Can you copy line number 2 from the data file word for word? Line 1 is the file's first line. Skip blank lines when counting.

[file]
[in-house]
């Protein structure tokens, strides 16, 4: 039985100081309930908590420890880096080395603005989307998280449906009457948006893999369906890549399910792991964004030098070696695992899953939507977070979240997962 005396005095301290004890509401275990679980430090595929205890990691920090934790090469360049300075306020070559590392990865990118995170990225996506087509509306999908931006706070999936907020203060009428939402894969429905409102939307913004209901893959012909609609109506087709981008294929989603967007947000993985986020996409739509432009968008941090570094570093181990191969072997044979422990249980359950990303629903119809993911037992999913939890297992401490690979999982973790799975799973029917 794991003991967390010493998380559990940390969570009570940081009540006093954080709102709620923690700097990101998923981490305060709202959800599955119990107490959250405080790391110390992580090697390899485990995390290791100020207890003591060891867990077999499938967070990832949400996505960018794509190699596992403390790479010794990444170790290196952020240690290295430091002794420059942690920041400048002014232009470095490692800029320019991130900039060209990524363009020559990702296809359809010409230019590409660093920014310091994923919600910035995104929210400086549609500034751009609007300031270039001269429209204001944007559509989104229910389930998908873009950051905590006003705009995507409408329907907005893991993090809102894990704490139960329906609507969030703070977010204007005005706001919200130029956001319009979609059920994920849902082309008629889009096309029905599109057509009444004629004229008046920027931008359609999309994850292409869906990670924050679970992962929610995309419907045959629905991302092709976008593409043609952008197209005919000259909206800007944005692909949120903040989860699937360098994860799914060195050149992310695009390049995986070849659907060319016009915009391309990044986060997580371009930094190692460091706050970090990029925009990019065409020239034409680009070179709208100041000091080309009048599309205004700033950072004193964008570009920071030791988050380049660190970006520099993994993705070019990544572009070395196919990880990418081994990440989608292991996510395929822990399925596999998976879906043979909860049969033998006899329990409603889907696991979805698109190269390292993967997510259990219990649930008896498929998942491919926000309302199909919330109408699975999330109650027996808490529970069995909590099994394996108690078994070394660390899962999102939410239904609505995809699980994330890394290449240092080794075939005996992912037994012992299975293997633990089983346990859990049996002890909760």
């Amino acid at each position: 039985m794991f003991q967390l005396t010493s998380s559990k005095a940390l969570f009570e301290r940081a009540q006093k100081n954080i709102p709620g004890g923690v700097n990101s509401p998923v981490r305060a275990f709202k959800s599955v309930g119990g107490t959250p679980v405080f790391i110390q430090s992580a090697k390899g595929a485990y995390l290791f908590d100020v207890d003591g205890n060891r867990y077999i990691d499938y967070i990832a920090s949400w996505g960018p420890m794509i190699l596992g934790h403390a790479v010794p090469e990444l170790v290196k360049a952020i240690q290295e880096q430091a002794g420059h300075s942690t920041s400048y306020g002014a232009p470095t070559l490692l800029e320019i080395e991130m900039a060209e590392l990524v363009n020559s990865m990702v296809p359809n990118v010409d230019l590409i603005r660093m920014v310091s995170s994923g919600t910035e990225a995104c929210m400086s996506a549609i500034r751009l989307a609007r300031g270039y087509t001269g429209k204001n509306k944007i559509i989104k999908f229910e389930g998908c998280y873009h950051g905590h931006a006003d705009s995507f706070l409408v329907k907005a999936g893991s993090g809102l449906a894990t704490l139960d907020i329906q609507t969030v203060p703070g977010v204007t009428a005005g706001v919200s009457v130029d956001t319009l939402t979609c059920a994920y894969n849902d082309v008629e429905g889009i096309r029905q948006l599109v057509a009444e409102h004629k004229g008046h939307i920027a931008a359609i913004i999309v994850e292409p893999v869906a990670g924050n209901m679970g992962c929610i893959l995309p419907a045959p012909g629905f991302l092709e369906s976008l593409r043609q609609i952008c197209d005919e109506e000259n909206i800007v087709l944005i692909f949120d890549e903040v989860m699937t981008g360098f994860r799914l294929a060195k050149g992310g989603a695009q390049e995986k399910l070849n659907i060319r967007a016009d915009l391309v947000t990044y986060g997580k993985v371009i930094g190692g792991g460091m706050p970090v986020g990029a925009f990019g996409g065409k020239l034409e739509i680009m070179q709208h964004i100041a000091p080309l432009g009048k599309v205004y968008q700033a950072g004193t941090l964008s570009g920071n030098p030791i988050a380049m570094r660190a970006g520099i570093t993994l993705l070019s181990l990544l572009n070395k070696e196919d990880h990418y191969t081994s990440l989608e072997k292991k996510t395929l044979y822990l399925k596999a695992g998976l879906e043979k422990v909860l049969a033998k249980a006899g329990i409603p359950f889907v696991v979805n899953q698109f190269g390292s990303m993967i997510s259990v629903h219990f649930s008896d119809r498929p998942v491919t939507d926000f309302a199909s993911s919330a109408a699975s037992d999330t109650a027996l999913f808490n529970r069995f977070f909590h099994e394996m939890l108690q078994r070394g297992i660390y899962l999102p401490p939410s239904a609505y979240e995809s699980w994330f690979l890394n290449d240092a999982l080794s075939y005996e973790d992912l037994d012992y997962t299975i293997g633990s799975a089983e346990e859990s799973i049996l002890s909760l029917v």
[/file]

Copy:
């Protein structure tokens, strides 16, 4: 039985100081309930908590420890880096080395603005989307998280449906009457948006893999369906890549399910792991964004030098070696695992899953939507977070979240997962 005396005095301290004890509401275990679980430090595929205890990691920090934790090469360049300075306020070559590392990865990118995170990225996506087509509306999908931006706070999936907020203060009428939402894969429905409102939307913004209901893959012909609609109506087709981008294929989603967007947000993985986020996409739509432009968008941090570094570093181990191969072997044979422990249980359950990303629903119809993911037992999913939890297992401490690979999982973790799975799973029917 794991003991967390010493998380559990940390969570009570940081009540006093954080709102709620923690700097990101998923981490305060709202959800599955119990107490959250405080790391110390992580090697390899485990995390290791100020207890003591060891867990077999499938967070990832949400996505960018794509190699596992403390790479010794990444170790290196952020240690290295430091002794420059942690920041400048002014232009470095490692800029320019991130900039060209990524363009020559990702296809359809010409230019590409660093920014310091994923919600910035995104929210400086549609500034751009609007300031270039001269429209204001944007559509989104229910389930998908873009950051905590006003705009995507409408329907907005893991993090809102894990704490139960329906609507969030703070977010204007005005706001919200130029956001319009979609059920994920849902082309008629889009096309029905599109057509009444004629004229008046920027931008359609999309994850292409869906990670924050679970992962929610995309419907045959629905991302092709976008593409043609952008197209005919000259909206800007944005692909949120903040989860699937360098994860799914060195050149992310695009390049995986070849659907060319016009915009391309990044986060997580371009930094190692460091706050970090990029925009990019065409020239034409680009070179709208100041000091080309009048599309205004700033950072004193964008570009920071030791988050380049660190970006520099993994993705070019990544572009070395196919990880990418081994990440989608292991996510395929822990399925596999998976879906043979909860049969033998006899329990409603889907696991979805698109190269390292993967997510259990219990649930008896498929998942491919926000309302199909919330109408699975999330109650027996808490529970069995909590099994394996108690078994070394660390899962999102939410239904609505995809699980994330890394290449240092080794075939005996992912037994012992299975293997633990089983346990859990049996002890909760």